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Pelosi doles out impeachment pens, a signing tradition

Pens used to sign famous legislation are often handed out on more celebratory occasions.

WASHINGTON — The White House is criticizing House Speaker Nancy Pelosi for handing out pens she used to sign the articles of impeachment against President Donald Trump. 

Doling out signing pens on more celebratory occasions is a Washington tradition, and one that Trump has done himself. But Pelosi was criticized for her celebratory tone during what she has repeatedly called a sad and somber time for the U.S.

Pen recipients sometimes frame and hang them on their walls as symbols of their proximity to power. 

Pelosi signed the articles and handed the black pens to the chairmen and House prosecutors who played a role in ushering Trump's impeachment through the House. Afterward, Pelosi could be seen posing for photos with lawmakers while handing out the pens.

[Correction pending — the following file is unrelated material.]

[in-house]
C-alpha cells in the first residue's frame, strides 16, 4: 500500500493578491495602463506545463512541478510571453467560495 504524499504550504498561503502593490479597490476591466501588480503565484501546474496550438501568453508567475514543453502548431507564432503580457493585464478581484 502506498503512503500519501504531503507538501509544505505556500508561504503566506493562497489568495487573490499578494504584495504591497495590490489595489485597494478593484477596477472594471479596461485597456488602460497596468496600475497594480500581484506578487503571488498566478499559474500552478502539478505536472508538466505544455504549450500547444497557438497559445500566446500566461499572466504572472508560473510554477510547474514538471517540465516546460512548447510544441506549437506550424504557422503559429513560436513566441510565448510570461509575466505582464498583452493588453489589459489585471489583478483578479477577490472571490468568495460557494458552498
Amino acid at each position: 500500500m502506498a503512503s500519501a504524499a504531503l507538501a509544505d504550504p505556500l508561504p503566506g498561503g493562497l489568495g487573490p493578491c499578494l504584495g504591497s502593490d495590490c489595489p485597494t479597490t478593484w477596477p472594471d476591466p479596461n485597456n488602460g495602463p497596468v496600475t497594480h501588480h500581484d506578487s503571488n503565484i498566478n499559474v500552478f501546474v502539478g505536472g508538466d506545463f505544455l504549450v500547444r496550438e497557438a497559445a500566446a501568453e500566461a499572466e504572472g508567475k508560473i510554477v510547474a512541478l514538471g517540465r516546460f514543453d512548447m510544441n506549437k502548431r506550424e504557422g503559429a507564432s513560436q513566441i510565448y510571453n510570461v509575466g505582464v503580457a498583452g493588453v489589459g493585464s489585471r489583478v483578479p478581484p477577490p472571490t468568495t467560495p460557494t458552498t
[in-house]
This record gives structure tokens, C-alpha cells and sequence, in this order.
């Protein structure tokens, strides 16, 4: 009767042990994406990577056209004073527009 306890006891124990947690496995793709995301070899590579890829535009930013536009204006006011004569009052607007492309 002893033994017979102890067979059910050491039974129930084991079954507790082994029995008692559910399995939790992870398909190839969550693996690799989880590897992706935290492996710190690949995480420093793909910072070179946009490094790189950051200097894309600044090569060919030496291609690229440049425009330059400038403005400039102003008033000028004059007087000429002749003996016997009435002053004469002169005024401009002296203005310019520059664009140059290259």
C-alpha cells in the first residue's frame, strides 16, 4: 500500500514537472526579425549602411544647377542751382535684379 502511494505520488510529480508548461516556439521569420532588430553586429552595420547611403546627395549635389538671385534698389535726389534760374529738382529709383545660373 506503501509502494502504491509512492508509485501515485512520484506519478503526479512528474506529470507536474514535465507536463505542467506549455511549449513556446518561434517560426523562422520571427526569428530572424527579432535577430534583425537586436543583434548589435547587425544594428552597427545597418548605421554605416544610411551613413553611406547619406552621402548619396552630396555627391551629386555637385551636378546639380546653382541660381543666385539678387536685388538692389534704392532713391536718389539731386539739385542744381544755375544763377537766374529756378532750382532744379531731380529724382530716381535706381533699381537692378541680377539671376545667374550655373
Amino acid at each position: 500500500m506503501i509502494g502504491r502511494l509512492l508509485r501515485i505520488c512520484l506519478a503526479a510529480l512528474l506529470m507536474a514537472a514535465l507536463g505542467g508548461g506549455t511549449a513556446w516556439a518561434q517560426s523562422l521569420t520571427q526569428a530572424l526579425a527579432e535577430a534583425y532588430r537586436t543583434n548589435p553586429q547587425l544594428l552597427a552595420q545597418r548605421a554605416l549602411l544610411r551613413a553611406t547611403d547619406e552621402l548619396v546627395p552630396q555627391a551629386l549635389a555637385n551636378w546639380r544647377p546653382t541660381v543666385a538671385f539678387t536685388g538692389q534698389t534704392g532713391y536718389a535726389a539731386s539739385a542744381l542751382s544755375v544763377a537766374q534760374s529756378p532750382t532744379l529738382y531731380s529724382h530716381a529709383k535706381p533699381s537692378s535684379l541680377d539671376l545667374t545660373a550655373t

Credit: AP
House Speaker Nancy Pelosi gives a pen to Rep. Hakeem Jeffries after she signed the resolution to transmit the two articles of impeachment

As some pointed out commemorative pens were handed out to Senators during President Bill Clinton's impeachment trial. Former Senator Russ Feinberg recalled Wednesday on MSNBC how the word "united" was misspelled on those pens and the company wound up sending 200 replacements - after the Senators had signed the oath of impeachment. 

White House press secretary Stephanie Grisham complained that Pelosi was serving up pens on “silver platters.”  

“Nancy Pelosi’s souvenir pens served up on silver platters to sign the sham articles of impeachment,” Grisham tweeted, reposting a photo. Pelosi, she wrote, “was so somber as she gave them away to people like prizes.”

RELATED: House sends Trump impeachment articles to Senate

Rep. Mark Meadows of North Carolina tweeted, "They claim it's a somber, serious occasion they're heartbroken over... and then they pass out impeachment-signing pens with special cases..."

CNN's Chief Political Correspondent Dana Bash called it an "unusual" move. 

Credit: AP
House Speaker Nancy Pelosi of Calif., left, stands with House Oversight and Government Reform Committee Chair Rep. Carolyn Maloney, D-N.Y., left, after she signed the resolution to transmit the two articles of impeachment against President Donald Trump to the Senate for trial on Capitol Hill in Washington, Wednesday, Jan. 15, 2020. (AP Photo/Susan Walsh)